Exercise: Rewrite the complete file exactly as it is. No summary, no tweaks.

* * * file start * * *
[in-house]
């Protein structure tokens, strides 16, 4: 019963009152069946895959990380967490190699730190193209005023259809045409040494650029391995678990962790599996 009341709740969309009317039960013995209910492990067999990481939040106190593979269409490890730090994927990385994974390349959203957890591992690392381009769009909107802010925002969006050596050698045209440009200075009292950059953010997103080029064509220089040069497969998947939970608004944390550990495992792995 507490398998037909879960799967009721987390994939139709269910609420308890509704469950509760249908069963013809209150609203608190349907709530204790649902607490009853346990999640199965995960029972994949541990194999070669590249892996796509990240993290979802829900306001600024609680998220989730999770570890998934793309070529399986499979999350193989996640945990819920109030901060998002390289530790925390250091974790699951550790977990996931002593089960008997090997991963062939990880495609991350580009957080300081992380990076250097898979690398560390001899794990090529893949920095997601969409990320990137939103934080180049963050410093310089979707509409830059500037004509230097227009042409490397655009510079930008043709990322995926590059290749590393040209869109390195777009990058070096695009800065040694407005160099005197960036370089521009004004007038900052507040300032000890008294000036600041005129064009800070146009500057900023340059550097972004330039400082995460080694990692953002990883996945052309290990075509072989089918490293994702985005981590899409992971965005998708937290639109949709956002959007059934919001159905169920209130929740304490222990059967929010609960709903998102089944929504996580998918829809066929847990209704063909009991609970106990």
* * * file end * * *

[in-house]
């Protein structure tokens, strides 16, 4: 019963009152069946895959990380967490190699730190193209005023259809045409040494650029391995678990962790599996 009341709740969309009317039960013995209910492990067999990481939040106190593979269409490890730090994927990385994974390349959203957890591992690392381009769009909107802010925002969006050596050698045209440009200075009292950059953010997103080029064509220089040069497969998947939970608004944390550990495992792995 507490398998037909879960799967009721987390994939139709269910609420308890509704469950509760249908069963013809209150609203608190349907709530204790649902607490009853346990999640199965995960029972994949541990194999070669590249892996796509990240993290979802829900306001600024609680998220989730999770570890998934793309070529399986499979999350193989996640945990819920109030901060998002390289530790925390250091974790699951550790977990996931002593089960008997090997991963062939990880495609991350580009957080300081992380990076250097898979690398560390001899794990090529893949920095997601969409990320990137939103934080180049963050410093310089979707509409830059500037004509230097227009042409490397655009510079930008043709990322995926590059290749590393040209869109390195777009990058070096695009800065040694407005160099005197960036370089521009004004007038900052507040300032000890008294000036600041005129064009800070146009500057900023340059550097972004330039400082995460080694990692953002990883996945052309290990075509072989089918490293994702985005981590899409992971965005998708937290639109949709956002959007059934919001159905169920209130929740304490222990059967929010609960709903998102089944929504996580998918829809066929847990209704063909009991609970106990």